Rob Price
Gutbrain Records
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2010 May 05 • Wednesday

Director Anthony Mann made a lot of great movies, most of them visually impressive. He often worked with the brilliant cinematographer John Alton, who literally wrote the book on motion picture photography.

Desperate (1947) is one of Mann's best, a film noir of fear and paranoia worthy of Cornell Woolrich. It's also one of the best looking of Mann's films and was shot by George Diskant.

And I think that a young Sergio Leone must have seen and admired Desperate.

Steve Brodie plays a trucker who gets hired to transport stolen goods for gangsters. When he finds out that he's being asked to break the law, he tries to escape but Raymond Burr, the leader, won't let him. The trucker manages to get the cops's attention, thus initiating a shoot-out and the arrest of Burr's kid brother, who has shot and killed a police officer.

Back at the gangsters' hide-out, Raymond Burr is very upset about his brother's arrest and likelihood of being sentenced to death. He wants Brodie to take the rap. Brodie refuses and is then beaten by the gang.

Here's how this scene begins: the trucker is in the corner of the frame with hoods on either side and a space in the middle. Burr appears in the space and approaches, gradually filling the entire space. Then everything is abruptly wiped out by Burr's fist, which hits Brodie's face before going straight into the camera—into the audience's faces.

During the beating, the single overhead light is struck and starts swinging back and forth, creating a chiaroscuro riot.

Brodie doesn't give in, so Burr smashes a bottle and shoves the jagged edge right into the camera—assaulting the audience again. He isn't threatening Brodie with this bottle, though; the bottle is for Brodie's pregnant wife, who's home alone.

Brodie escapes but Burr and his henchman catch up with him later, which is where we get what might be the prototype for some of Sergio Leone's most famous scenes.

Burr's brother is going to be executed at midnight. Burr plans to kill Brodie at exactly midnight so the two die at the same time. It's about 11:45 in this scene.

This scene anticipates the final shoot-out in For a Few Dollars More.

A nice touch: Raymond Burr checks his watch and notices that Brodie's clock is a little bit fast. He turns it back a few minutes, giving Brodie more time to sweat.

Another anticipation of Leone is how Burr drinks a glass of milk in the middle of this tense scene. This is like Lee Van Cleef's character in The Good, the Bad and the Ugly, whose first appearance has him eating the food of a man he's about to kill.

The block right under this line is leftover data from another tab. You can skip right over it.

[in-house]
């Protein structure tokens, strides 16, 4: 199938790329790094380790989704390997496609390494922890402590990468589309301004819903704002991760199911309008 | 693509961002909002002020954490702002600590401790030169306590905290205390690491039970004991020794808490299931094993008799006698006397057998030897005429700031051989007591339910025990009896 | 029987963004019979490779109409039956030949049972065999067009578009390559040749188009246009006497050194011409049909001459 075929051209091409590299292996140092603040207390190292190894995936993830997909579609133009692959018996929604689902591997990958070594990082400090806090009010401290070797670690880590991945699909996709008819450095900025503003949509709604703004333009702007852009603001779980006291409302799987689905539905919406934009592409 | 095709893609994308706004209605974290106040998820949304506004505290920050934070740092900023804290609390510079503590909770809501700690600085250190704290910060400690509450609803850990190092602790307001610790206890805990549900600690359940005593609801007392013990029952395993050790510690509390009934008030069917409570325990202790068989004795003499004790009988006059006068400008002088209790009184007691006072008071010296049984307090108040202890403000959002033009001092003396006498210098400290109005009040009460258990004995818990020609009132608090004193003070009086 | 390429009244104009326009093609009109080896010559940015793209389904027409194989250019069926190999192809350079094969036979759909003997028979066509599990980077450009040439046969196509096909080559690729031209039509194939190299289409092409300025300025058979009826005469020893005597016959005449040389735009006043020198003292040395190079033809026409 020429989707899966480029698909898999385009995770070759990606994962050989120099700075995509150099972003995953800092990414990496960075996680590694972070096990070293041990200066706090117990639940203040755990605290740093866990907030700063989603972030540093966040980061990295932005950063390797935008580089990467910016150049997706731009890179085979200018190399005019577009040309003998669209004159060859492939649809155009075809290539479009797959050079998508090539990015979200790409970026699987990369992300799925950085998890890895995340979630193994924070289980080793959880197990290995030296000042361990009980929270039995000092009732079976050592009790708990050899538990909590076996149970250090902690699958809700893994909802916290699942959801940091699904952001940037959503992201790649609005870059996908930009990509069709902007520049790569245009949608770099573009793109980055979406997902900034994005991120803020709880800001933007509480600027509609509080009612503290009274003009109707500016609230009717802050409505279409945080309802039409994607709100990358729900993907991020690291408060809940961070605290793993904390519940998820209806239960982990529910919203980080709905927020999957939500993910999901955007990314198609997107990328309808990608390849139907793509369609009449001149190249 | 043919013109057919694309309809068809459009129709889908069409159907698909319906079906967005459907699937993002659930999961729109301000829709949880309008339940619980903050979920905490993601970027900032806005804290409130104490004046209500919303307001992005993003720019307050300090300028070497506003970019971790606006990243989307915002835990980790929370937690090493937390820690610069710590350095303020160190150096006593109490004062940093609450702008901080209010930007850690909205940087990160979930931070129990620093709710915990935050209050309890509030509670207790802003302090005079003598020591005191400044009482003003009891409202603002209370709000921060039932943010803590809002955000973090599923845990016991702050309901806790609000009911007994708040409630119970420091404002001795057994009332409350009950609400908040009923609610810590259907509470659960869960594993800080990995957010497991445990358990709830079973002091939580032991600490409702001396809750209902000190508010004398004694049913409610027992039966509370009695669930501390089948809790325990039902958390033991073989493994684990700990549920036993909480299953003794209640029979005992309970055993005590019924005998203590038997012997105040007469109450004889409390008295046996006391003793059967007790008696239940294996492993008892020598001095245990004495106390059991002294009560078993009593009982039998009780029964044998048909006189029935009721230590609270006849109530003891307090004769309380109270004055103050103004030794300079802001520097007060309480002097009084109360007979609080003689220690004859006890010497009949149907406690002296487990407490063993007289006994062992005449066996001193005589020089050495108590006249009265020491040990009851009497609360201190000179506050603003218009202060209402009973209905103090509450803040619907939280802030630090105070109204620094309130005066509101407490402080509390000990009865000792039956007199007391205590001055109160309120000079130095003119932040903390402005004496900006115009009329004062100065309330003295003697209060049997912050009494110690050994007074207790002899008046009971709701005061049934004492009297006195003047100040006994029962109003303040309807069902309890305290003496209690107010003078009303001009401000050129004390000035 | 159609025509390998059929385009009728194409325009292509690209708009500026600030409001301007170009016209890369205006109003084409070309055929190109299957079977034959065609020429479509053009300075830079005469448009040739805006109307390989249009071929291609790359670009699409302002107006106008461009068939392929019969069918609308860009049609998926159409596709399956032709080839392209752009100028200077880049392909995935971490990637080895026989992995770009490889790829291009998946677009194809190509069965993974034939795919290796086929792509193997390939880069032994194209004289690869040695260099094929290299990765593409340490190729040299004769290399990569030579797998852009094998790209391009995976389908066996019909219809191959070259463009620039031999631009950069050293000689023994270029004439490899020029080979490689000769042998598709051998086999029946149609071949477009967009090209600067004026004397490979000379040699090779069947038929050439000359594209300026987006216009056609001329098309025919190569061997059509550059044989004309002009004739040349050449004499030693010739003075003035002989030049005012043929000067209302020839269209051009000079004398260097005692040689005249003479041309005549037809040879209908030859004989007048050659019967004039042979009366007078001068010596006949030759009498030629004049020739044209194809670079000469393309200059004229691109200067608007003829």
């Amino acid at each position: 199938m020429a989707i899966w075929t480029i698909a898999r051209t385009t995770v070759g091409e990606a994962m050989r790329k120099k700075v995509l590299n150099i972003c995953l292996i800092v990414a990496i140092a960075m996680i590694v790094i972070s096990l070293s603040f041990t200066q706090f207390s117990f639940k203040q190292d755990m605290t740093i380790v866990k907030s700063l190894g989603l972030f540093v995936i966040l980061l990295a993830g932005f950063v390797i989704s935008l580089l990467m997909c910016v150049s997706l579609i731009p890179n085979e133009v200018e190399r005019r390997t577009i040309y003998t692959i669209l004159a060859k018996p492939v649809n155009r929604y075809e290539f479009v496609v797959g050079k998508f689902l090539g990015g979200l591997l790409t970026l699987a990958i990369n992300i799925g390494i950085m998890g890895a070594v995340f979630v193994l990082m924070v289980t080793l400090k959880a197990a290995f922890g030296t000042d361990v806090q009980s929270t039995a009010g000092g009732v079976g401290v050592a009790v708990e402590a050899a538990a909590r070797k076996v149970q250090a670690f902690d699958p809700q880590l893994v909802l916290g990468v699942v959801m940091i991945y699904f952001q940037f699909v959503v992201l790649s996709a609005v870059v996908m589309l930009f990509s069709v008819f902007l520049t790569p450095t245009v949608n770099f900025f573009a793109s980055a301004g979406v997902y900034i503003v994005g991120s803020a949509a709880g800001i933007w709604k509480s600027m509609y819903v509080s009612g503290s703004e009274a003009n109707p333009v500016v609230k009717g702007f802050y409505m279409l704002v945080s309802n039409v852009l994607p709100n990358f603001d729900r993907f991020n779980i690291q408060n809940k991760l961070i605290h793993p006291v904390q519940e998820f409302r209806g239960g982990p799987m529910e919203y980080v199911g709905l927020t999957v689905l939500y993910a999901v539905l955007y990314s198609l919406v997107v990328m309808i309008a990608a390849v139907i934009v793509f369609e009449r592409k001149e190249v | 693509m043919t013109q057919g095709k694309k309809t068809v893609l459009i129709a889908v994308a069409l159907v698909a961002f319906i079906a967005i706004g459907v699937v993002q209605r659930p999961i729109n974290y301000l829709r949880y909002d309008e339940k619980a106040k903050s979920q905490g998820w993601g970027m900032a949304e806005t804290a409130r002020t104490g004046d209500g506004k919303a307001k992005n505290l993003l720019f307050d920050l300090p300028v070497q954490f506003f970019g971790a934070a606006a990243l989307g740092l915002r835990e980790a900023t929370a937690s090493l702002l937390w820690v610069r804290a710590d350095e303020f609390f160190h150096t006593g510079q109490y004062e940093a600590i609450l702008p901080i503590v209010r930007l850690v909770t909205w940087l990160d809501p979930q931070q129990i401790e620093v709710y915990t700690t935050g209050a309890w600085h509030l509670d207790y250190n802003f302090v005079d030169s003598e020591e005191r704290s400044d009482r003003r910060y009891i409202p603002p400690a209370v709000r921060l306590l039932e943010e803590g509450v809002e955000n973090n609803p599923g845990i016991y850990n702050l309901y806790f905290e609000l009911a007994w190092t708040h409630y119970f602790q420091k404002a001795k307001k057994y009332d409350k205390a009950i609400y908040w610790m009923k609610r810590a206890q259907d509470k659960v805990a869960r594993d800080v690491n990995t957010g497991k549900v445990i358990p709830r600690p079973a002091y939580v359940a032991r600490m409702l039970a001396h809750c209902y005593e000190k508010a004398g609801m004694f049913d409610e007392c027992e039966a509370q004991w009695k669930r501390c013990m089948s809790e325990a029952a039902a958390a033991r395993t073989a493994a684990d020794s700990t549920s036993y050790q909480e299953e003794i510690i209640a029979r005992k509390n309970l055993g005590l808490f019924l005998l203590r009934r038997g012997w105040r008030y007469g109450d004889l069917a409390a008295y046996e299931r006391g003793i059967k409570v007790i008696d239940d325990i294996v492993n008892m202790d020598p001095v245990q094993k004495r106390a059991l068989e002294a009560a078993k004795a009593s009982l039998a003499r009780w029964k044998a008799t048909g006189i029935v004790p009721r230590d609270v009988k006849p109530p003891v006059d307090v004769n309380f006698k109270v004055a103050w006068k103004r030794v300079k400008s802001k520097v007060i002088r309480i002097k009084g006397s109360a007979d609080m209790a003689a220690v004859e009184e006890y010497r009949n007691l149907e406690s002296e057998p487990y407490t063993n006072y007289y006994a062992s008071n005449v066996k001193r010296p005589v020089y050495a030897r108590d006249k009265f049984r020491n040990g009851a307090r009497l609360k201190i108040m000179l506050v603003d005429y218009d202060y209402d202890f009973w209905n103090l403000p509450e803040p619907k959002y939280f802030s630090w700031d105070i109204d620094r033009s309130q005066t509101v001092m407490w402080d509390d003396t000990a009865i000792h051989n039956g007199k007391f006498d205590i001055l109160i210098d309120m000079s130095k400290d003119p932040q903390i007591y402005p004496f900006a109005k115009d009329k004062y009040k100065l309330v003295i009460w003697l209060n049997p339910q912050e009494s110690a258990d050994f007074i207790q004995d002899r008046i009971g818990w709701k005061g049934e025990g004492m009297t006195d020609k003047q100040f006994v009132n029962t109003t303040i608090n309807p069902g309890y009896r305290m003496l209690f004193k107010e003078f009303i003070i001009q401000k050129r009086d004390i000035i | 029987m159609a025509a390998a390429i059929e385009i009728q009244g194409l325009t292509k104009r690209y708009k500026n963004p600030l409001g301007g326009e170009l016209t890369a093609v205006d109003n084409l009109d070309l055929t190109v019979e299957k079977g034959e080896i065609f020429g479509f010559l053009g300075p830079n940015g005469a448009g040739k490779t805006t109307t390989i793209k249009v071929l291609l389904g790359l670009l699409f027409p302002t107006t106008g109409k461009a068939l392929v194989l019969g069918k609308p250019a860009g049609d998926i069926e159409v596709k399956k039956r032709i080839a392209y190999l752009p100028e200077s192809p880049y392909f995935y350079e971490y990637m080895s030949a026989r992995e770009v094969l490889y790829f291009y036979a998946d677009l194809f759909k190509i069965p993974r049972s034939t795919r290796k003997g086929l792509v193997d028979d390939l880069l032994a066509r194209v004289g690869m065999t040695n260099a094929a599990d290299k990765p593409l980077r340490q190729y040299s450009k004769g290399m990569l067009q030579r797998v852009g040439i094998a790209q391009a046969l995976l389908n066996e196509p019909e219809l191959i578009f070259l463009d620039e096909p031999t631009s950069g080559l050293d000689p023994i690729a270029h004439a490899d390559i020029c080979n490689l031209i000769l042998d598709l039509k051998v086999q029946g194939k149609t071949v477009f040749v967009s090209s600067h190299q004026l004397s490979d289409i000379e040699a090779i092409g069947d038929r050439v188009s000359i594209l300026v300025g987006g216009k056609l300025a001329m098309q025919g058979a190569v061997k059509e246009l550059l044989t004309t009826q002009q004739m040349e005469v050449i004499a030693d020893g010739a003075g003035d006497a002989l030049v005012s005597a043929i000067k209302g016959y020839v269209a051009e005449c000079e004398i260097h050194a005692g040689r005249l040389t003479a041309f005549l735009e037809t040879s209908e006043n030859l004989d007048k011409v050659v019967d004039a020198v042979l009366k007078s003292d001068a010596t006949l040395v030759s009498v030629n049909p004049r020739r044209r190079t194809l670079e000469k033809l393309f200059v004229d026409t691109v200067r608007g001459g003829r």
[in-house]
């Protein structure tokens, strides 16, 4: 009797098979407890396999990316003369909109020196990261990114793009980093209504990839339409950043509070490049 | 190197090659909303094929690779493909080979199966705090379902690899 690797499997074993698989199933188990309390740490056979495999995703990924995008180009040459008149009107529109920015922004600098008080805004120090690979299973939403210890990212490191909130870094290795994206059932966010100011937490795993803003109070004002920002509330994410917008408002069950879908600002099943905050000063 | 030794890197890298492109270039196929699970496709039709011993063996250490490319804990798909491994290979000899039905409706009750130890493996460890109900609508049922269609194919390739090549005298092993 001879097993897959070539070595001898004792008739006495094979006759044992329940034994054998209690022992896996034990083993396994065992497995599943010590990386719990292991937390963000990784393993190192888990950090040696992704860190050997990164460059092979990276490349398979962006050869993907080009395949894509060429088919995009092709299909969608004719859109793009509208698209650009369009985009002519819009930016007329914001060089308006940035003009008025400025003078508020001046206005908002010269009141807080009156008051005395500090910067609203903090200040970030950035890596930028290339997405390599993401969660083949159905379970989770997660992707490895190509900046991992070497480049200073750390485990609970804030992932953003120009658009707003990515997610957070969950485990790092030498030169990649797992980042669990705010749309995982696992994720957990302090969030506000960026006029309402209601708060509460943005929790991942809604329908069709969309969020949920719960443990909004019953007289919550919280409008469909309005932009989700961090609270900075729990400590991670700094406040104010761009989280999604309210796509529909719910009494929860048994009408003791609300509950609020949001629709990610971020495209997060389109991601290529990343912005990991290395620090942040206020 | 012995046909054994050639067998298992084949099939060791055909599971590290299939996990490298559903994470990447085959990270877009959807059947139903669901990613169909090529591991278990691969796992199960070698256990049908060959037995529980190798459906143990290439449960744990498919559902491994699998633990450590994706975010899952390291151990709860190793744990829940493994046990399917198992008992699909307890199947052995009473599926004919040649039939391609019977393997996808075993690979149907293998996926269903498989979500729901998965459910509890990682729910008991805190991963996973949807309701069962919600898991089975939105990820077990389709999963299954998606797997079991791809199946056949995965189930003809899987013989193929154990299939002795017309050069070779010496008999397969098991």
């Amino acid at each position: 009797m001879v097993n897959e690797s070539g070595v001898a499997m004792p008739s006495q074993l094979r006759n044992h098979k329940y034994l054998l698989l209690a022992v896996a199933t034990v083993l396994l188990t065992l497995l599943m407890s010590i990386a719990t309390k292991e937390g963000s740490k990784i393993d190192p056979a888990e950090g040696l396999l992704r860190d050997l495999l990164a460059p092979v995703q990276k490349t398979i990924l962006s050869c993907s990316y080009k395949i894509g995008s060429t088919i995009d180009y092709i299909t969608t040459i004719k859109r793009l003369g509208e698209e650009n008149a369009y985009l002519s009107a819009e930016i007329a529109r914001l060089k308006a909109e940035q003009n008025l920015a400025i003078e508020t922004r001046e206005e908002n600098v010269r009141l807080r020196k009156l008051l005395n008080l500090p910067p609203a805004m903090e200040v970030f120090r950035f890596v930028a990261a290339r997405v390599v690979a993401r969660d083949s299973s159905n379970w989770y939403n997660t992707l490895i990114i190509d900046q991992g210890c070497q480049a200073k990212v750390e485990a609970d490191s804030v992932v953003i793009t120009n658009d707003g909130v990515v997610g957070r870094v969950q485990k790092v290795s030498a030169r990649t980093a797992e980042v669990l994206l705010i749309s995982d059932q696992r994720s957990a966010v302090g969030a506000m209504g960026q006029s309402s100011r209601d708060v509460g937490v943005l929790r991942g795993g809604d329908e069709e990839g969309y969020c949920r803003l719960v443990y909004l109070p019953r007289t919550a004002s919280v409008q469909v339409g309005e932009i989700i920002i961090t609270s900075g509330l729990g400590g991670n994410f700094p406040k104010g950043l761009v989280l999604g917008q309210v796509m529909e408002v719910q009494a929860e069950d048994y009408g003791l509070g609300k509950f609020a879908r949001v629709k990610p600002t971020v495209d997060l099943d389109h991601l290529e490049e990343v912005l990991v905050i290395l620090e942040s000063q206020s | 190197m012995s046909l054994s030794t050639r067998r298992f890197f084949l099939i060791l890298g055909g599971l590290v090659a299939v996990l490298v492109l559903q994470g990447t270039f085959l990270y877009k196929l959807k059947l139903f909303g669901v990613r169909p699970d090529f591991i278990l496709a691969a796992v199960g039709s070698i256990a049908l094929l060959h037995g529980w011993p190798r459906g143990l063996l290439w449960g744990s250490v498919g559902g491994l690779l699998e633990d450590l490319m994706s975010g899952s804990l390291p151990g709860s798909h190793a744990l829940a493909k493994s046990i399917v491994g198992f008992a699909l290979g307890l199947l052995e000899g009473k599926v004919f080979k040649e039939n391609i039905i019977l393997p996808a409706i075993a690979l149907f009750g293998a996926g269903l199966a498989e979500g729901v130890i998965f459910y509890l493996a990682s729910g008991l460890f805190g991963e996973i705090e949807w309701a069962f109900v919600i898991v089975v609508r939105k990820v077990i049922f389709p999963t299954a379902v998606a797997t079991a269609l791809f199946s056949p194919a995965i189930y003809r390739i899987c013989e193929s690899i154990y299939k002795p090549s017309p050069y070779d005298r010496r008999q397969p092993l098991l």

Now it's ten to midnight (like the Charles Bronson movie!) and we get to the most Leone-like scene. Leone is famous for cutting between shots of people's faces, getting closer and closer until we just see their eyes. If you want to do this in a movie now, you say you're doing a Sergio Leone-type thing. But did Leone get the idea from Desperate?

In the end of Sergio Leone's For a Few Dollars More, another group of three men are transfixed by guns and clocks. Gian Maria Volonte plays a bandit who killed Lee Van Cleef's son and daughter-in-law (or daughter and son-in-law; I forget).

The two victims each had a pocket watch that chimed a melancholy tune when opened. Lee Van Cleef has one of these watches and Gian Maria Volonte the other. Clint Eastwood holds one of the watches open so it plays the tune. When the tune stops, the two men will draw their guns and shoot.

It does seem similar to the climax of Desperate, especially in its use of a clock. While it could be a coincidence, I suspect Leone would have been familiar with Anthony Mann. Mann was probably most famous for westerns, though he made several great crime films as well as some war films and movies like El Cid.

Leone improved on this ending in his next movie, The Good, the Bad and the Ugly, not least by making it a three-way shoot-out. He also included an additional camera position (over the shoulder), close-ups of guns and eyes and made it generally more visually exciting. Putting it in a graveyard is a nice touch. And Ennio Morricone's music for this scene, for the whole movie, is sublime.

So do these Sergio Leone movies and Anthony Mann's Desperate share some DNA? I think so.